What are NPA’s?
- A loan is an asset for a bank as the interest payments and the repayment of the principal amount create a stream of cash flows. It is from the interest payments than a bank makes its profits.
- Banks usually treat assets as non-performing if they are not serviced for some time. If payment has not been made as of its due date then the loan gets classified as past due.
- Once a payment becomes really late the loan gets classified as non-performing. A non performing asset (NPA) is a loan or advance for which the principal or interest payment remained overdue for a period of 90 days.
Types of NPA’s
- Banks are required to classify NPAs further into Substandard, Doubtful and Loss assets:-
- Substandard assets: An assets which has remained NPA for a period less than or equal to 12 months.
- Doubtful assets: An asset would be classified as doubtful if it has remained in the substandard category for a period of 12 months.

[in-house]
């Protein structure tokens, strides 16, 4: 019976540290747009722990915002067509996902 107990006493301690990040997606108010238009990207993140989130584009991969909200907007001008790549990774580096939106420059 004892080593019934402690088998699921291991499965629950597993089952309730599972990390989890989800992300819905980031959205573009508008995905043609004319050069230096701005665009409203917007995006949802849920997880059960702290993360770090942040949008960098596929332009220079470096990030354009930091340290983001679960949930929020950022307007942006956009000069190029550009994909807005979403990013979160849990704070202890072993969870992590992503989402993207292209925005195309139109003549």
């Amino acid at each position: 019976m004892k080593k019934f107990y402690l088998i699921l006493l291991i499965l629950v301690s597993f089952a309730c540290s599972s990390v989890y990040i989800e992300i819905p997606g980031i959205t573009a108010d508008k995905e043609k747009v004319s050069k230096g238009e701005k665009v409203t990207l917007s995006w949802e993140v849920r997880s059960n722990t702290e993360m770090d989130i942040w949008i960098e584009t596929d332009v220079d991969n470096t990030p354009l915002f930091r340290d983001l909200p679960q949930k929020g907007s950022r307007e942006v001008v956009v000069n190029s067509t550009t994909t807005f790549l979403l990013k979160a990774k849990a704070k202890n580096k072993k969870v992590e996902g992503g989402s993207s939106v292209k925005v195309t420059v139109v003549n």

- Loss assets: As per RBI, “Loss asset is considered uncollectible and of such little value that its continuance as a bankable asset is not warranted, although there may be some salvage or recovery value.”
Reasons of Bad Loan:
- At the outset, it has to be admitted that no bank can have zero NPA.
- One of the primary reasons for NPA could be that the lending decision was, ab initio, incorrect.
- Another factor that can contribute to the low level of expertise in many big public sector banks is the constant rotation of duties among officers and the apparent lack of training in lending principles for the loan officers.